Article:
Project Kenai

Sun is a huge company. So it comes as no surprise that I’m finding out about Project Kenai via Tim Bray, instead of some internal mailing list (believe me, there must be thousands).

Tim’s got a Q&A with Nick Sieger, who’s one of the chieftains behind Kenai. I find it amusing that the comparison is made against Google Code and GitHub – has SourceForge hit irrelevancy? I’m surprised Launchpad isn’t mentioned.

Project Kenai -- We're More Than Just a Forge - Coverflow style
Very Cover Flow like UI, with slider, etc. That’s Elliot Murphy, ex-Dolphin, current Ubuntero in the pic above

Nick goes on to say “We need a place to nurture and grow our open source communities that we ourselves can control” – can control. Control is a loaded word, no? Especially in the land of open source.

The architecture is such that they’re on Sun servers (SPARC based), using GlassFish, Apache, Memcache and a single MySQL 5.0.45 database server (I’m guessing there’s a maximum storage of 146GB because they’re using SAS disks – they will implement replication soon). It seems they’re currently on 32-bit MySQL – they’re getting less than 10% CPU usage, and the query cache is working well for them (98% hit ratio). If graphs, et al turn you on, look at the slides from Fernando Castano, Achieving High Throughput and Scalability with JRuby on Rails.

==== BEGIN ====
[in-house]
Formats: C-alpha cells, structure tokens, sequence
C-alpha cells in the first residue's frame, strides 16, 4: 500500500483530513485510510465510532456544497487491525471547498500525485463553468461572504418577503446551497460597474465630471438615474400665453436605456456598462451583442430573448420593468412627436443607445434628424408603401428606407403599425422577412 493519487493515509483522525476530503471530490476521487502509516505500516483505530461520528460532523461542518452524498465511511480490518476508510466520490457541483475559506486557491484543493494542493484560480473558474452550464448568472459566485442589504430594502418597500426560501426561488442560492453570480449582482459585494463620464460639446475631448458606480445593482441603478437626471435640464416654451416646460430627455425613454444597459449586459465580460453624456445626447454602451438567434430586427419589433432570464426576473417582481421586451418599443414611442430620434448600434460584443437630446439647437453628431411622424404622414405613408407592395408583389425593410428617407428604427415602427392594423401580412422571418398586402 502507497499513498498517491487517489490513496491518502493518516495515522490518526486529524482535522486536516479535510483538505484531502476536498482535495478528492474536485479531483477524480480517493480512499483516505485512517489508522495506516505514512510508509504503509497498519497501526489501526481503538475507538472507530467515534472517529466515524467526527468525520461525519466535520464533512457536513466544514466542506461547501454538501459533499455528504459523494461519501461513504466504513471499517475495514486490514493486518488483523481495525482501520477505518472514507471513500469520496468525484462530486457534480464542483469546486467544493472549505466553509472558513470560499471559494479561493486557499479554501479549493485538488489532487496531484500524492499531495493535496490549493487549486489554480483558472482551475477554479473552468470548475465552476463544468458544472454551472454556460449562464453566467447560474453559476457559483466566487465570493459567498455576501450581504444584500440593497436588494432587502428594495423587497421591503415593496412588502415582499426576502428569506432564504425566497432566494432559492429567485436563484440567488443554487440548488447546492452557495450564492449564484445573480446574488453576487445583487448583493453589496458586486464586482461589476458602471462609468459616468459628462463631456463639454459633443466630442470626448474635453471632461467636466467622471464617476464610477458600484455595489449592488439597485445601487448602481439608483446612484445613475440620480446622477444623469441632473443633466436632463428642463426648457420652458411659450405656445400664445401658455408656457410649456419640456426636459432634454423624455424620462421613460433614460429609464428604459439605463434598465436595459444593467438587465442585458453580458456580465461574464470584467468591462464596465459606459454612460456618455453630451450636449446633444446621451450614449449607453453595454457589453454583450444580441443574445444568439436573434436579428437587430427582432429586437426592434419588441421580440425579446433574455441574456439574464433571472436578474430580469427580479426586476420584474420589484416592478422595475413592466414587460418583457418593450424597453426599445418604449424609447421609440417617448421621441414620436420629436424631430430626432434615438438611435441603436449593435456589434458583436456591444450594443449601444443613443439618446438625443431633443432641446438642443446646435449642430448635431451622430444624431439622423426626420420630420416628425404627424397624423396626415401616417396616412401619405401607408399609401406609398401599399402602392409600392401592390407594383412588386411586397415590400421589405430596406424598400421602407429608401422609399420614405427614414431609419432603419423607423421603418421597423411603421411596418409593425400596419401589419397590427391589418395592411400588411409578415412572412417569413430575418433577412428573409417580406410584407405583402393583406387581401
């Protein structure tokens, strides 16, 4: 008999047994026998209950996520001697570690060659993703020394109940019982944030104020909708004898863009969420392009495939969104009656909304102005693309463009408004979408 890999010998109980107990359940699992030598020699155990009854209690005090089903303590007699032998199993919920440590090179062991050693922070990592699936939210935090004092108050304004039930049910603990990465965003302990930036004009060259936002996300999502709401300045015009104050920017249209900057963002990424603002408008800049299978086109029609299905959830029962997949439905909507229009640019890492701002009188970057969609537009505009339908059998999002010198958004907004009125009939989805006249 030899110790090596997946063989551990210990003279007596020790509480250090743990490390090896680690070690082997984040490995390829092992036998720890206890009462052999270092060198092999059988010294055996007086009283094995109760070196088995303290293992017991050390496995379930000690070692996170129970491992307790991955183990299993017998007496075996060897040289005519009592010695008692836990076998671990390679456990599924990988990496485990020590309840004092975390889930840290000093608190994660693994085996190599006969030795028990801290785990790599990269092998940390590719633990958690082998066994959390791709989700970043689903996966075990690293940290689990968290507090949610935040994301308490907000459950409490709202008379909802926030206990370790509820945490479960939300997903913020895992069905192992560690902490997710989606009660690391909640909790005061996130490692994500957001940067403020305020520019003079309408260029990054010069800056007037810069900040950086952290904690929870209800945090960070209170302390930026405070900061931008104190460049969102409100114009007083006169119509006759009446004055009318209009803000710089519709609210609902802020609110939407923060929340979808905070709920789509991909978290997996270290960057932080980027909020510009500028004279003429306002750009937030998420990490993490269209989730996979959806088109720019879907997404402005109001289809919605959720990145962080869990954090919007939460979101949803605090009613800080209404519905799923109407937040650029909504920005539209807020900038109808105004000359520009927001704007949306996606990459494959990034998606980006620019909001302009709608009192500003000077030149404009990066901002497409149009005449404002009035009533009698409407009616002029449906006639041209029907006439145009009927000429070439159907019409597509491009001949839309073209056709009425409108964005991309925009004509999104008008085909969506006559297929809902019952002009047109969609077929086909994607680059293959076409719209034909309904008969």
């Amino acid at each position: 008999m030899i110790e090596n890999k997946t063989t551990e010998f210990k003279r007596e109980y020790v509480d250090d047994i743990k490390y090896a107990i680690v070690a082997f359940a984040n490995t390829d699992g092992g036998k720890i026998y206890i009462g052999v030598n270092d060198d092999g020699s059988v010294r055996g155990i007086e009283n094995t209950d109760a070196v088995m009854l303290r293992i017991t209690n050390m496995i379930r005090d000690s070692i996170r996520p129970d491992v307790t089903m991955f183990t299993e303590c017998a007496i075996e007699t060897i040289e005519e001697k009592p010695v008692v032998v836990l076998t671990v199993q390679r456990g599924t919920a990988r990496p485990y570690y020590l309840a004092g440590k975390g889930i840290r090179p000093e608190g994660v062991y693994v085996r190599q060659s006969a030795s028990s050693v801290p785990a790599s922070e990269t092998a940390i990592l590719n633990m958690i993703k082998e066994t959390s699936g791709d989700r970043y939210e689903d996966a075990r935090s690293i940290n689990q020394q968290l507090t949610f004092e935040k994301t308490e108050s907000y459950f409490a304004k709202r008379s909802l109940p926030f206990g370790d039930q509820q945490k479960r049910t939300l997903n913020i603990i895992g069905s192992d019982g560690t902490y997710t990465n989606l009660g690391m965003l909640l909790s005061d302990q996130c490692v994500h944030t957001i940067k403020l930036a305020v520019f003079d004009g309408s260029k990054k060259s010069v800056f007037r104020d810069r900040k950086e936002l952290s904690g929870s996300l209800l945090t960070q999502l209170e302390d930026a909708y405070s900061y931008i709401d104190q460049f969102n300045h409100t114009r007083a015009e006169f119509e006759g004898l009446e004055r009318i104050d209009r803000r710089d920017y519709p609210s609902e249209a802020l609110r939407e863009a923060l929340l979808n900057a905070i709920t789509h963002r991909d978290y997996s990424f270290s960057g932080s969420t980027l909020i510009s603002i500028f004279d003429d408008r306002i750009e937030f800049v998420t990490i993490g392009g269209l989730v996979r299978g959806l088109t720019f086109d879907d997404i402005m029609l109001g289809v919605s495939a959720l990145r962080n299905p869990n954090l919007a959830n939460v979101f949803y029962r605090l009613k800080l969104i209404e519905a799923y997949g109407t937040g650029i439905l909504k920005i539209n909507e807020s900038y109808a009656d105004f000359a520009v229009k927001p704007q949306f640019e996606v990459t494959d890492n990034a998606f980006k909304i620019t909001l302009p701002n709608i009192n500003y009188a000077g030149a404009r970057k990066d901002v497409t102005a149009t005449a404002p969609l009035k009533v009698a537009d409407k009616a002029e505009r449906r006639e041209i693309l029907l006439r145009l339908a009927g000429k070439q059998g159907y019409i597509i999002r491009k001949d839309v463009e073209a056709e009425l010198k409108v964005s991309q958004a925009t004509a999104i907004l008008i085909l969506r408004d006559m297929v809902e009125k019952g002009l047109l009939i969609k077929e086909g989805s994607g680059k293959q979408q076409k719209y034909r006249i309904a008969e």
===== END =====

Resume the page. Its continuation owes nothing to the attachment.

Its interesting to see the mix of software offered – Mercurial and Subversion (for project hosting – there be choice, unlike the other services out there), Sympa (as opposed to common Mailman), and Bugzilla as the bug tracker. Oh, its built on Rails, so it will be an interesting experiment nonetheless, to see how Rails scales.

Why does Kenai interest me? Because for every project, you have a forum, a separate wiki, access to source code, mailing lists, and a bug tracker. Why should Kenai interest the MySQL community? Because maybe down the line, there will be integration with the Forge. Today, the Forge does not offer hosting (we have got the bits built-in, technically, but Launchpad seemed like a better bet for us, in the long run – the Forge is not in the storage business, its more a catalogue of information), mailing lists, forums, or a bug tracker.

After all, the tagline is “We’re More Than Just a Forge”. There look like there are some social networking aspects to Kenai as well – maybe some ohloh like features will make its way in due time? Maybe a Facebook application, created using Zembly will mash things up even. Who’s to say what the future of Kenai can bring.

Related posts:

  1. Docs project
  2. FriendFeed room, identi.ca group, for MySQL
  3. MariaDB 5.5 has deprecated PBXT
  4. Contributing to the MySQL User Guide
  5. Google Summer of Code in the mid-term
  • http://kenai.com mehdi

    there are quotas for project storage usage but the overall storage for the app (all the projects data) is fairly large.. using zfs on thumpers. (excuse me: x4500s)

  • http://kenai.com mehdi

    also, the core framework of the app is rails, yes, but it uses JRuby to run on glassfish. no mongrels here.

  • Sharat

    I agree “Control” is a loaded word. But, I don’t think that’s what Nick’s intention was to convey. I read it more of Sun’s participation and stewardship in open source projects important to its developer initiatives.

  • http://unsyncopated.com Tyler Oderkirk

    Thanks for writing this concise technical overview Colin :]

    -Tyler

  • http://www.gplpedia.com Karthik Puthur

    Even Better than ProjectKenai….

    Demos, Docs, Downloads, Forums and Bookmarks for over 600+ Open Source Software. GPLpedia.com — A community to Promote Open Source Software and Services


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